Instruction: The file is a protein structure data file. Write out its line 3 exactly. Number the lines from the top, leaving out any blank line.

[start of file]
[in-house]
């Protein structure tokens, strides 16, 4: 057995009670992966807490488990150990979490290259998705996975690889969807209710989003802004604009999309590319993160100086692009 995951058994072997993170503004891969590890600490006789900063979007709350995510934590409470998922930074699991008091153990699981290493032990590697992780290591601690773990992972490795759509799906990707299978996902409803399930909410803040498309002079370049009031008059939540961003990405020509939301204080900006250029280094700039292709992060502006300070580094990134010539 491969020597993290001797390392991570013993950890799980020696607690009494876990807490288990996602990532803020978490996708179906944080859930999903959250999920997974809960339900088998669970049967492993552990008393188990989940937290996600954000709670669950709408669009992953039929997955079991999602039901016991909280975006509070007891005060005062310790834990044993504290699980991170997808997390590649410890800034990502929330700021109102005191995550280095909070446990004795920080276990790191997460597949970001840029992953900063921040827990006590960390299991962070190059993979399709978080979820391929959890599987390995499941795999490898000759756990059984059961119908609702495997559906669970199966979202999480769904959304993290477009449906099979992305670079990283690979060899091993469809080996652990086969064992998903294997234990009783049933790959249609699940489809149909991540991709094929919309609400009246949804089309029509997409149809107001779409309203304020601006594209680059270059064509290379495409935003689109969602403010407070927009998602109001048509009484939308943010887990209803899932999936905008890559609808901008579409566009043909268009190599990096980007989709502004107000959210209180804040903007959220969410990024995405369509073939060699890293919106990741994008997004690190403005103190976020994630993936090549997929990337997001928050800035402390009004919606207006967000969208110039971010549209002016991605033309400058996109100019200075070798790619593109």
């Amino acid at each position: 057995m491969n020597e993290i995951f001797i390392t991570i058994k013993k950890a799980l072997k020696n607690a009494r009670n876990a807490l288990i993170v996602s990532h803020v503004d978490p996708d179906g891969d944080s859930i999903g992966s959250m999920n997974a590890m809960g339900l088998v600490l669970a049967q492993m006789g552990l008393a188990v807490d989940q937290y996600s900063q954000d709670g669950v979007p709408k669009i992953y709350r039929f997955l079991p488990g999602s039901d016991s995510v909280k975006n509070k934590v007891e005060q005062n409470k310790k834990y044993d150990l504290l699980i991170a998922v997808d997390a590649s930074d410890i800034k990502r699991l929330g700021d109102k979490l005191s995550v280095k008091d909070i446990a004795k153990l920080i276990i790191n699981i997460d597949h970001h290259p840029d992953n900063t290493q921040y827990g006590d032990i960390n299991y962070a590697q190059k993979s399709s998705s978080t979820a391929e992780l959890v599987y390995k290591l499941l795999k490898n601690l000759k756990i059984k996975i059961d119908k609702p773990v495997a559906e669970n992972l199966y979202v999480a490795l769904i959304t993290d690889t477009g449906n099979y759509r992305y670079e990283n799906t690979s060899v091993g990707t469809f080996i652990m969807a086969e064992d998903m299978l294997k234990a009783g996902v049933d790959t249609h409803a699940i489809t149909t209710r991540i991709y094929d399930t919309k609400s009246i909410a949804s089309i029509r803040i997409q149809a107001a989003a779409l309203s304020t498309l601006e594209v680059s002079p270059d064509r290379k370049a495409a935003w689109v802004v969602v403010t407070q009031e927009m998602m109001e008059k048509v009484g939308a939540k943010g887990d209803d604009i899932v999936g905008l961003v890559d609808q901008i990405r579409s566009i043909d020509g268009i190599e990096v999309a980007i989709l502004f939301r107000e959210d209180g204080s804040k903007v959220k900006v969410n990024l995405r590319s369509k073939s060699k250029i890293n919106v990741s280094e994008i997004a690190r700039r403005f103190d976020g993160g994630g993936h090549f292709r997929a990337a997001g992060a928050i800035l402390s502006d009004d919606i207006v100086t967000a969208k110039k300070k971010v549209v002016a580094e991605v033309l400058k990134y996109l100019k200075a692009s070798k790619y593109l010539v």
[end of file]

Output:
């Amino acid at each position: 057995m491969n020597e993290i995951f001797i390392t991570i058994k013993k950890a799980l072997k020696n607690a009494r009670n876990a807490l288990i993170v996602s990532h803020v503004d978490p996708d179906g891969d944080s859930i999903g992966s959250m999920n997974a590890m809960g339900l088998v600490l669970a049967q492993m006789g552990l008393a188990v807490d989940q937290y996600s900063q954000d709670g669950v979007p709408k669009i992953y709350r039929f997955l079991p488990g999602s039901d016991s995510v909280k975006n509070k934590v007891e005060q005062n409470k310790k834990y044993d150990l504290l699980i991170a998922v997808d997390a590649s930074d410890i800034k990502r699991l929330g700021d109102k979490l005191s995550v280095k008091d909070i446990a004795k153990l920080i276990i790191n699981i997460d597949h970001h290259p840029d992953n900063t290493q921040y827990g006590d032990i960390n299991y962070a590697q190059k993979s399709s998705s978080t979820a391929e992780l959890v599987y390995k290591l499941l795999k490898n601690l000759k756990i059984k996975i059961d119908k609702p773990v495997a559906e669970n992972l199966y979202v999480a490795l769904i959304t993290d690889t477009g449906n099979y759509r992305y670079e990283n799906t690979s060899v091993g990707t469809f080996i652990m969807a086969e064992d998903m299978l294997k234990a009783g996902v049933d790959t249609h409803a699940i489809t149909t209710r991540i991709y094929d399930t919309k609400s009246i909410a949804s089309i029509r803040i997409q149809a107001a989003a779409l309203s304020t498309l601006e594209v680059s002079p270059d064509r290379k370049a495409a935003w689109v802004v969602v403010t407070q009031e927009m998602m109001e008059k048509v009484g939308a939540k943010g887990d209803d604009i899932v999936g905008l961003v890559d609808q901008i990405r579409s566009i043909d020509g268009i190599e990096v999309a980007i989709l502004f939301r107000e959210d209180g204080s804040k903007v959220k900006v969410n990024l995405r590319s369509k073939s060699k250029i890293n919106v990741s280094e994008i997004a690190r700039r403005f103190d976020g993160g994630g993936h090549f292709r997929a990337a997001g992060a928050i800035l402390s502006d009004d919606i207006v100086t967000a969208k110039k300070k971010v549209v002016a580094e991605v033309l400058k990134y996109l100019k200075a692009s070798k790619y593109l010539v």